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7 City uni stars in research.

A TEAM led by the University of Warwick has pinpointed a new type of exceptionally powerful and longlived cosmic explosion. The work has prompted a theory that the explosions arise in the violent death throes of a supergiant star.

These explosions create powerful blasts of high energy gamma-rays, known as gamma-ray bursts, but while most bursts are over in about a minute, this new type can last for several hours.

The first example was found by astronomers on Christmas Day 2010, but it lacked a measurement of distance and so remained shrouded in mystery with two competing theories put forward for its origin.

The first model suggested it was down to an asteroid, shredded by the gravity of a dense neutron star in our own galaxy, the second that it was a supernova in a galaxy 3.5 billion light years away.

But a new study by a team of scientists led by Dr Andrew Levan at the University of Warwick finds several more examples of these unusual cosmic explosions and shows that the Christmas Day burst took place in a galaxy much further away than the two theories suggested.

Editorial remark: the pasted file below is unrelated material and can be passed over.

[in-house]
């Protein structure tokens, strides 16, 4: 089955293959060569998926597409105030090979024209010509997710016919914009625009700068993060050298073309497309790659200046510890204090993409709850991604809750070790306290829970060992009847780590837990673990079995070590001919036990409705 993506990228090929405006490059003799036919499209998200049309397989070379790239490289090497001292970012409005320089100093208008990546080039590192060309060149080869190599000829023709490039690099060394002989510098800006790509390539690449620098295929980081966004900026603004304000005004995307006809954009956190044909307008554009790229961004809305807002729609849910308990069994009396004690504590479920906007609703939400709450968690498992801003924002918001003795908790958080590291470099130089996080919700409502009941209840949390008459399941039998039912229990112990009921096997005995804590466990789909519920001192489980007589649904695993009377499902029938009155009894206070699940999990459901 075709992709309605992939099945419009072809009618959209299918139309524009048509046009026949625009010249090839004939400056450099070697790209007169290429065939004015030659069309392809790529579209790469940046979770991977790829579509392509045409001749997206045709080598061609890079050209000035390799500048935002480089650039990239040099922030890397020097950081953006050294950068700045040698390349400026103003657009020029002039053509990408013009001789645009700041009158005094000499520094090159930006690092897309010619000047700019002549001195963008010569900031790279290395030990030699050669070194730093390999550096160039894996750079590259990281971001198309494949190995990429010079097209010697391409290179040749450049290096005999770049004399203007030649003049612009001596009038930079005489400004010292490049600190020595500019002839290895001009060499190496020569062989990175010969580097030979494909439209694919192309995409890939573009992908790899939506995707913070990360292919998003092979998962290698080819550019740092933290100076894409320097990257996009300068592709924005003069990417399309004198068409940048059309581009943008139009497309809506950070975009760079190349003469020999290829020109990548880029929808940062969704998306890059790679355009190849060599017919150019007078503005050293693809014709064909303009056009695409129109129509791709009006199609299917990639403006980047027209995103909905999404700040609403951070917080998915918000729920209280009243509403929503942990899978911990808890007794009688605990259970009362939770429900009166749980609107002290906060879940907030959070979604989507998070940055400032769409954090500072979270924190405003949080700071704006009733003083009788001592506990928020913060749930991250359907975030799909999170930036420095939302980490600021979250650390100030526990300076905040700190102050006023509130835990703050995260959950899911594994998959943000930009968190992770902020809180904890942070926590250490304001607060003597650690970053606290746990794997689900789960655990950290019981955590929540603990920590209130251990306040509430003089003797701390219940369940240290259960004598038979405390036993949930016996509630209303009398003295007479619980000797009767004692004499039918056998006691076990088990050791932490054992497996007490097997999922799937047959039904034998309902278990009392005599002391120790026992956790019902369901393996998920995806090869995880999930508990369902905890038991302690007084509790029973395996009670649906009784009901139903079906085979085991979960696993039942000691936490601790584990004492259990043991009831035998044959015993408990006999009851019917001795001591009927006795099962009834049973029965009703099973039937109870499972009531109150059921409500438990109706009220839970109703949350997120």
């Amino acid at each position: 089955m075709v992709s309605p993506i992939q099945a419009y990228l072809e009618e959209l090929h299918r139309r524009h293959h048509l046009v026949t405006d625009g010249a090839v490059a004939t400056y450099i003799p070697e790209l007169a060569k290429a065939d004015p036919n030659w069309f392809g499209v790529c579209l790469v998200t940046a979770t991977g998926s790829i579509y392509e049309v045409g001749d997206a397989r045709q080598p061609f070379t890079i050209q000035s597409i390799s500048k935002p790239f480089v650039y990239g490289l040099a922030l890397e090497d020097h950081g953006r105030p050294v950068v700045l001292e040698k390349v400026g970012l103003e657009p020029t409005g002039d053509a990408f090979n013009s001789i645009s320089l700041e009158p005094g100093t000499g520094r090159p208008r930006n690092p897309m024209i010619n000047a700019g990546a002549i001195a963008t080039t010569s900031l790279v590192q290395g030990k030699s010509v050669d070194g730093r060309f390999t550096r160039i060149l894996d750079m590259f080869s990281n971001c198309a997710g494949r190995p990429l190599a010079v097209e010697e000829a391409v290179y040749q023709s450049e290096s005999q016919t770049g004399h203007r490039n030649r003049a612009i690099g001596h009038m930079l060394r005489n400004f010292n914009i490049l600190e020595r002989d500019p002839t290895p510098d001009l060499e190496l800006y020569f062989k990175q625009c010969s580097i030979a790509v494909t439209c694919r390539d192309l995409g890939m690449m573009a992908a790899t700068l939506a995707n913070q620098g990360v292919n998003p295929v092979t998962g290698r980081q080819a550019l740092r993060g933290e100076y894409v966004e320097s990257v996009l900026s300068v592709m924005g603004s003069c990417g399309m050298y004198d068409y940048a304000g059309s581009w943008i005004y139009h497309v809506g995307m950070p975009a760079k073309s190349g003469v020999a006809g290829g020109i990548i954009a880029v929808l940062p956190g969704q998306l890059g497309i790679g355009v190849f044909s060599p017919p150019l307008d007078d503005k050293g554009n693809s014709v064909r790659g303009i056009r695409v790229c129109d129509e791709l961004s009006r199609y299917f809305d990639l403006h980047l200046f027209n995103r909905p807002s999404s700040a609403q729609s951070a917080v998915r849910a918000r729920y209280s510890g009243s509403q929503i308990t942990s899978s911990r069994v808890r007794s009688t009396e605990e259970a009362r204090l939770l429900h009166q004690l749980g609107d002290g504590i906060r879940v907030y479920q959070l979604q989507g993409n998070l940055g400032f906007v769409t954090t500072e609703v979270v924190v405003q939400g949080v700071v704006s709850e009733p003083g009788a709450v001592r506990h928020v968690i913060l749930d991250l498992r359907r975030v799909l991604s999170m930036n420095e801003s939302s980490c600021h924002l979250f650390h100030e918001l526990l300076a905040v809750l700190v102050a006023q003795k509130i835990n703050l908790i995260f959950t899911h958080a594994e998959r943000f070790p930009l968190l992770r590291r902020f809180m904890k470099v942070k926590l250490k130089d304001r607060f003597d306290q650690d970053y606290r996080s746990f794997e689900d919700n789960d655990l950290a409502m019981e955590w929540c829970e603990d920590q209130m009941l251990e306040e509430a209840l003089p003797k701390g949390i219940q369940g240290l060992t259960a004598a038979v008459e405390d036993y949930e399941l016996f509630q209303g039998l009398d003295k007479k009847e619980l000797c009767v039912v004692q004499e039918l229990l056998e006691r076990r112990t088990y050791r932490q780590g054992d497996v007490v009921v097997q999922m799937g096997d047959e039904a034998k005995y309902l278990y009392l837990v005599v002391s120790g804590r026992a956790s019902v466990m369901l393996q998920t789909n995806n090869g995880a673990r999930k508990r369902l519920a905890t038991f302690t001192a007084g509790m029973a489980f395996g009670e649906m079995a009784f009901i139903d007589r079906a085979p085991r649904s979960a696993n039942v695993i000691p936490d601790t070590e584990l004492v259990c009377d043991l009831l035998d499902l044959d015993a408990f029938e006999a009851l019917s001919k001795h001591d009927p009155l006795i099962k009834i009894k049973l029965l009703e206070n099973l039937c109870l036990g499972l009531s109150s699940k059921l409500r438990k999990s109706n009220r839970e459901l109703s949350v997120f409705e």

The research was presented at the GRB 2013 Symposium in Nashville, Tennessee at the weekend.

It is believed the explosions happened about seven billion light years away, about half-way to the edge of the observable Universe.

Dr Levan said: "It really shows us that the Universe is a much more violent and varied place than we'd imagined."
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Publication:Coventry Evening Telegraph (England)
Date:Apr 22, 2013
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